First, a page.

Central to the complaints is that he doesn’t return reporters’ phone calls. Although it went national – and international – in 1995, the premiership is still quite a Sydney-centric beast and the Sydney media feels it pretty much owns it.

Actually, until a year ago, it did!

No doubt the daily press had considerably less interest in what David Smith did each day when he sat at a desk and crunched numbers.

Now, traditional media everywhere is growing steadily less influential (you’re reading this on our ipad app, aren’t you?) but in the case of the Sydney dailies, they’re not going down without a fight.

Radio commentator Ray Hadley calling Smith a “dunce” was headline news in the Daily Telegraph.

The next day, the changes were announced. Chief amongst these were the appointments of Canterbury chief executive Todd Greenberg as head of football and former NZRL CEO Jim Doyle as chief operating officer.

Smith is putting an enormous bureaucracy around him, having hired people with a background as political lobbyists early in the piece.

He has created new divisions at the NRL: Finance, Marketing Digital & Content, Corporate Affairs And Community, Football, Strategy, Commercial and Operations.

Four heads of these departments have been appointed, three have not. Drop Dave an email if you are interested!

While the Sydney press treated these developments with the seriousness it would afford a new New South Wales state cabinet – and afforded them more space – it all seems like empty rhetoric to Bondi Beat.

The first big success the ARLC can claim is the $1.025 billion Tv deal. Since then, there have been small triumphs but we’re still waiting for the second big one.

Smith seems capable and I have heard from at least one club that his address to its board was “staggeringly impressive”.

“He knows where he wants the game to go and can tell you exactly how we can get it there,” the insider said.

The make-up of the team is only of so much interest. It’s the game that counts.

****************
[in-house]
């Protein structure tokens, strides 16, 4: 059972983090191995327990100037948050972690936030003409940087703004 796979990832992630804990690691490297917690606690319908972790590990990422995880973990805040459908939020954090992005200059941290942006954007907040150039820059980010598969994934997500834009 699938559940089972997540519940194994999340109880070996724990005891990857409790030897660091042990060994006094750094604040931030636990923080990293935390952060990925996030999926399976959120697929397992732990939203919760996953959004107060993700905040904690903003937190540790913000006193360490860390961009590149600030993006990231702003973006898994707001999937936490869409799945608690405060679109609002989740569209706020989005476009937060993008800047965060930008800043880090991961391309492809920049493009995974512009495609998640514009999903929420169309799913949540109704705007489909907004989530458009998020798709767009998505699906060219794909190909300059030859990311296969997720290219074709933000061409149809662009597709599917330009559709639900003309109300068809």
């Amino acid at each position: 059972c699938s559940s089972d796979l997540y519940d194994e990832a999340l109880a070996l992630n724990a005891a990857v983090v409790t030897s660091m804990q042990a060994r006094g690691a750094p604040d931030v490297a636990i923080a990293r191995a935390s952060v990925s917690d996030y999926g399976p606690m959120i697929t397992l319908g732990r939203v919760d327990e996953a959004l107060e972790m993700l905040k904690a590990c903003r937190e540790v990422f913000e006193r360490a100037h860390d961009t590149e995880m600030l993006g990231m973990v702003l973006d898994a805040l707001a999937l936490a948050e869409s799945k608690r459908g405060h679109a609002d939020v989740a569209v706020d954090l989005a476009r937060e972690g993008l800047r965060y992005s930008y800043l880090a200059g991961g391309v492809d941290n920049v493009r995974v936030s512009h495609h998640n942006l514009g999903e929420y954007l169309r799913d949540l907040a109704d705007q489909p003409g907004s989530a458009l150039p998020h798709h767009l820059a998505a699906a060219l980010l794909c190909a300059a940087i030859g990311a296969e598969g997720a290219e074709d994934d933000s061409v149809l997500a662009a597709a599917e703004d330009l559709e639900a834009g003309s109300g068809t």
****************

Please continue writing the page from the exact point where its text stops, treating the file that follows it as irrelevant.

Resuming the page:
AS previously reported, the United States and Samoa are hoping to play a World Cup warm-up game in Hawaii.

I can report that Australia coach Tim Sheens is not planning any warm-up games while New Zealand’s Stephen Kearney is looking for an opponent in Europe.



FAR & WIDE: Number 23

THERE’S more than just prestige and a semi-final berth for Pacific nations to play for in the World Cup, Far & Wide can reveal.
It has been pretty much set in stone that the highest-ranked island country in Europe at the end of the year will be the fourth team in next year’s Four Nations, which will be held in the southern hemisphere.
That’s a big carrot for Tonga, Samoa, Fiji, Cook Islands and Papua New Guinea. Aside from the obvious benefits of exposure for their brands and for their sponsors, players will be more likely to stick solid with a developing nation if they get to play the big boys.
The mid-year Pacific Test in Australia, then, will not now be tied to the Four Nations. While Tonga and Samoa are confident their clash will become an annual fixture, the NRL wants to share the love around and have different countries compete each year.
We’re hearing Fiji and PNG for 2014 – although if the clubs agree, this could be part of a double-header with Tonga-Samoa.
MORE big news from your number one World Cup column.
The proposed World Cup warm-up game between Samoa and the United States in Hawaii is actually nothing of the sort.
Instead, it will be a domestic players-only clash between the Hawaiian Allstars and Samoa and will take place in around a month. It still hasn’t been confirmed.
BUT…here’s the scoop on what RLWC warm-ups are likely to take place. Fiji are talking to Rochdale, Papua New Guinea hope to play Scotland, France will likely play the United States and England hope to take on Italy.
All these games will take place on the weekend of October 17-18. So hold off booking your travel to Europe until these games are confirmed and the venues announced.
THE European Shield, played over two seasons, resumes at the end of this month.
Russia currently leads the shield, over Serbia, Germany and Italy. The Russians travel to Belgrade for their first game of this year on May 25.


BONDI BEAT: February 2013

ON the surface of it, the current plight of the Newcastle Knights proves that the NRL and Super League are not that far removed from each other.
Soft rock kings Dire Straits are in Salford and Newcastle? No, it’s the other way around.
We Australians like to think we’re flying, with our $1.025 billion television deal and players coming from all places and all codes to lace a boot in our competition.